No city policy for apartment crime alerts

Students said they want to know when crime occurs in their community.
An armed robbery took place inside an apartment on Aug. 25 at The Grove. The Grove has a policy of alerting residents to crimes, but there are exceptions.

When four residents of The Grove were robbed at gunpoint in their apartment, their neighbors had no idea.

“The first time I heard about it was on the news,” MU freshman and Grove resident Karter Moran said of the Aug. 25 crime. “Then one of my friends, who lives near (the apartment), told me about it.”

Some Columbia apartment complexes do not have a policy to notify residents when crimes occur on the property.

There are no legal requirements from the city or state to alert tenants of crime other than a methamphetamine disclosure law. But the Columbia Police Department sends reports to the management of rental properties when a crime occurs on the property or when a resident is arrested.

Apartment complexes might consider alerting residents about crime, CPD Officer Tim Thomason said.

“From a liability standpoint, it’s in their best interest,” Thomason said.

There have been nine incidents of theft from Aug. 1 to Oct. 22 in three popular complexes: The Grove, Copper Beech Townhome Community and The Cottages of Columbia. Campus Lodge and The Reserve at Columbia had no crimes during that time, according to CPD reports.

The five complexes use similar security measures to protect their properties. These measures vary depending on the complex but can include private security patrol, on-call community assistants, complex lock systems and gates surrounding the premises.

The Reserve, which declined to comment, has not experienced a crime since April. Of the five, Campus Lodge is the only complex whose policy is to always report crimes to residents.

“Resident safety is more important than making face,” Campus Lodge Community Assistant Joe Pecoraro said of the complex’s policy.

Campus Crest, the company that owns and operates The Grove, has a policy to alert tenants of crime, but there are exceptions.

“Campus Crest does its best to keep residents informed of these types of situations,” Campus Crest spokesman Jason Chudoba said in an email. “However, the company has to be mindful of sharing information that could potentially jeopardize an investigation.”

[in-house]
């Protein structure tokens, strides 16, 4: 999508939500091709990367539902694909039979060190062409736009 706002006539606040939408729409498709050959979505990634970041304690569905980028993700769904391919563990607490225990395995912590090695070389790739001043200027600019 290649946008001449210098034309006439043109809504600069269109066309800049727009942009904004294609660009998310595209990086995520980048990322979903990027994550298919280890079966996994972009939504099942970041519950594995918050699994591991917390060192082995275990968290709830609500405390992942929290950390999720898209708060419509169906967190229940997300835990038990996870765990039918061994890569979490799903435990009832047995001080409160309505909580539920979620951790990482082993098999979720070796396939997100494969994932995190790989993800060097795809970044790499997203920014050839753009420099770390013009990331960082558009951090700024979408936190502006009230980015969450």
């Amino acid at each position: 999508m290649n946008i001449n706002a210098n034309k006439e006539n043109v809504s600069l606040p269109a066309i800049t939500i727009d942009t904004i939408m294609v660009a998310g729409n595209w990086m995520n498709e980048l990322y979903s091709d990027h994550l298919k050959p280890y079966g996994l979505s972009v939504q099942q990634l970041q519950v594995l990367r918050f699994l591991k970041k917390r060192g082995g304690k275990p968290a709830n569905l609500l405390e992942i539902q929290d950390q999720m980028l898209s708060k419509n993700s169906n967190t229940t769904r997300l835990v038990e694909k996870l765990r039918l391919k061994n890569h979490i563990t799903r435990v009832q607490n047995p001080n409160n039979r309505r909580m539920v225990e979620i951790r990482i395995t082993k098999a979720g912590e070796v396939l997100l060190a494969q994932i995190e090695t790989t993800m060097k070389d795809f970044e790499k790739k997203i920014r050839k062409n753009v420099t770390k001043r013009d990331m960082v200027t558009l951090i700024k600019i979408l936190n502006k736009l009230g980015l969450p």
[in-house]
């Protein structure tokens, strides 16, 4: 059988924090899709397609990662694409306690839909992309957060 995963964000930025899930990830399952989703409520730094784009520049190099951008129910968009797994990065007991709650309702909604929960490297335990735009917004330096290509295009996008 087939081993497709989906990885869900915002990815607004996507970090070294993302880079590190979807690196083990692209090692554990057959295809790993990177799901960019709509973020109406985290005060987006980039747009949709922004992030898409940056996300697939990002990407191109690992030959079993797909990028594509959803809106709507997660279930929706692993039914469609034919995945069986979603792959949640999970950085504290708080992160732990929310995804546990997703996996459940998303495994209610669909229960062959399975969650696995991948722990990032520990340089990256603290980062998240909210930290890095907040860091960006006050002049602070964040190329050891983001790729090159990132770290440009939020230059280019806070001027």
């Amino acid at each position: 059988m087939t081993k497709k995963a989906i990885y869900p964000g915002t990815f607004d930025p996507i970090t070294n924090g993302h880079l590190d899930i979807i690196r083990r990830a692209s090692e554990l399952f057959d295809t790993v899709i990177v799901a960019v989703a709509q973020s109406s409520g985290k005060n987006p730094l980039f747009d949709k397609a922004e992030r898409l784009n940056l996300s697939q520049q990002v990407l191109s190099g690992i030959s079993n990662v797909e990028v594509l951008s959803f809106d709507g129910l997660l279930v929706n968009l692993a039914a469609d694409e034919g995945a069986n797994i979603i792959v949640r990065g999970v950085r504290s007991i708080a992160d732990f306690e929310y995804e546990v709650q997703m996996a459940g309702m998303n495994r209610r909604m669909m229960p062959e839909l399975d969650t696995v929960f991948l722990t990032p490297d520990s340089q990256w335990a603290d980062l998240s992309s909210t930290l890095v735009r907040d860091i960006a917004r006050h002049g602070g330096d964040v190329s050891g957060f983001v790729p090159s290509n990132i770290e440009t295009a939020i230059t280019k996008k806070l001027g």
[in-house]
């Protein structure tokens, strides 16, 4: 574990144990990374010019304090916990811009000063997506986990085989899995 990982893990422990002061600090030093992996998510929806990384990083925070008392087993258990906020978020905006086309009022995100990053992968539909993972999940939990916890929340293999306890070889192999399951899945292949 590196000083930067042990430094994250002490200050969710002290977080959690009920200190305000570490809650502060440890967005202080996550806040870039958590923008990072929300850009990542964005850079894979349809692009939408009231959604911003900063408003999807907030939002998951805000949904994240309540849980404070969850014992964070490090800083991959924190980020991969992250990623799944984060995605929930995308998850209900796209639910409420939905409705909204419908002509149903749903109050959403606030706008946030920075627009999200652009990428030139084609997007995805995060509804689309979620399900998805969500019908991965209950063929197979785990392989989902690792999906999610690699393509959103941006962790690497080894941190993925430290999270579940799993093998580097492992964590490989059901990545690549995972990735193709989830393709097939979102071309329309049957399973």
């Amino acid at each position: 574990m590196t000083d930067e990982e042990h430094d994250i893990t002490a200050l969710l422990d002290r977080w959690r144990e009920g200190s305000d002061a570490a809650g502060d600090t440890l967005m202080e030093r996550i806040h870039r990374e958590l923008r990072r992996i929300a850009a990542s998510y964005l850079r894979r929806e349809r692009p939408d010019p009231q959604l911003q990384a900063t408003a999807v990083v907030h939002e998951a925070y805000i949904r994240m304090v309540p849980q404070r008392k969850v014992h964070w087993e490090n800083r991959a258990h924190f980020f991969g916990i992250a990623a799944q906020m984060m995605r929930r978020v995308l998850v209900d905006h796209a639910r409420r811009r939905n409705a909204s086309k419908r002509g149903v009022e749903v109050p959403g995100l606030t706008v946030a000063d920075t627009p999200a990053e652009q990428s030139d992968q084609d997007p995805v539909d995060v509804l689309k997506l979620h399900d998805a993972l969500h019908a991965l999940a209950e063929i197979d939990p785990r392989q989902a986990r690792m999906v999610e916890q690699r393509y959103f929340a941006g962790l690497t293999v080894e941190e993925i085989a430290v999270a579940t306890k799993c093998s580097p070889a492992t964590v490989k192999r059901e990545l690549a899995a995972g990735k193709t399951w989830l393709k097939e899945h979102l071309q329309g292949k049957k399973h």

Chudoba declined to comment on whether residents were contacted after the Aug. 25 robbery and the specifics of Campus Crest’s alert system.

Copper Beech and The Cottages did not explain why residents are not notified of crimes that occur on the premises.

Students said they would like to know about criminal activity that occurs near their home, but they feel safe in their living situations.

“Honestly, my top priority was just finding a nice place to live that didn’t have extremely expensive rent,” said freshman Ally Plume, who lives at The Reserve.

Plume said she would prefer to be alerted of crime as soon as it happens.

Sophomore Cassie Hurd, who lives at Campus Lodge, said she feels safe in the community.

“I’m more worried about (crime) on campus,” she said.

Moran said he feels safe at The Grove but gets worried when he hears about crime. He was also unnerved because the gates at his complex were open 24/7 until about six weeks ago.

The gates were open all day during the summer but now are open only during office hours, Grove sales manager Raven Owens said. Residents can open the gates using a radio frequency identification key during non-office hours.

The Grove takes pride in providing a safe living environment for college students, Campus Crest Director of Marketing Emily Rend said.

“The safety and security of our residents and guests that visit our property is our top priority,” Rend said in an email.

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